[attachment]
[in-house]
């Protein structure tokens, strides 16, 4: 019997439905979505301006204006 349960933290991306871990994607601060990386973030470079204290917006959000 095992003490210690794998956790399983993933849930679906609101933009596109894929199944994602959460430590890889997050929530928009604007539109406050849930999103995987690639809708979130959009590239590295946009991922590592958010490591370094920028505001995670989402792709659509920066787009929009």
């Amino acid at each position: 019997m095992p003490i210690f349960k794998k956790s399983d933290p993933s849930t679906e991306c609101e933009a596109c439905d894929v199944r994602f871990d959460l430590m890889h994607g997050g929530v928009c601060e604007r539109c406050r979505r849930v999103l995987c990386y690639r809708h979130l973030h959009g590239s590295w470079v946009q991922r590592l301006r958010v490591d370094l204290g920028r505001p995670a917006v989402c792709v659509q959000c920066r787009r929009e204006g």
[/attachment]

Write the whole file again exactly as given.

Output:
[in-house]
């Protein structure tokens, strides 16, 4: 019997439905979505301006204006 349960933290991306871990994607601060990386973030470079204290917006959000 095992003490210690794998956790399983993933849930679906609101933009596109894929199944994602959460430590890889997050929530928009604007539109406050849930999103995987690639809708979130959009590239590295946009991922590592958010490591370094920028505001995670989402792709659509920066787009929009």
């Amino acid at each position: 019997m095992p003490i210690f349960k794998k956790s399983d933290p993933s849930t679906e991306c609101e933009a596109c439905d894929v199944r994602f871990d959460l430590m890889h994607g997050g929530v928009c601060e604007r539109c406050r979505r849930v999103l995987c990386y690639r809708h979130l973030h959009g590239s590295w470079v946009q991922r590592l301006r958010v490591d370094l204290g920028r505001p995670a917006v989402c792709v659509q959000c920066r787009r929009e204006g």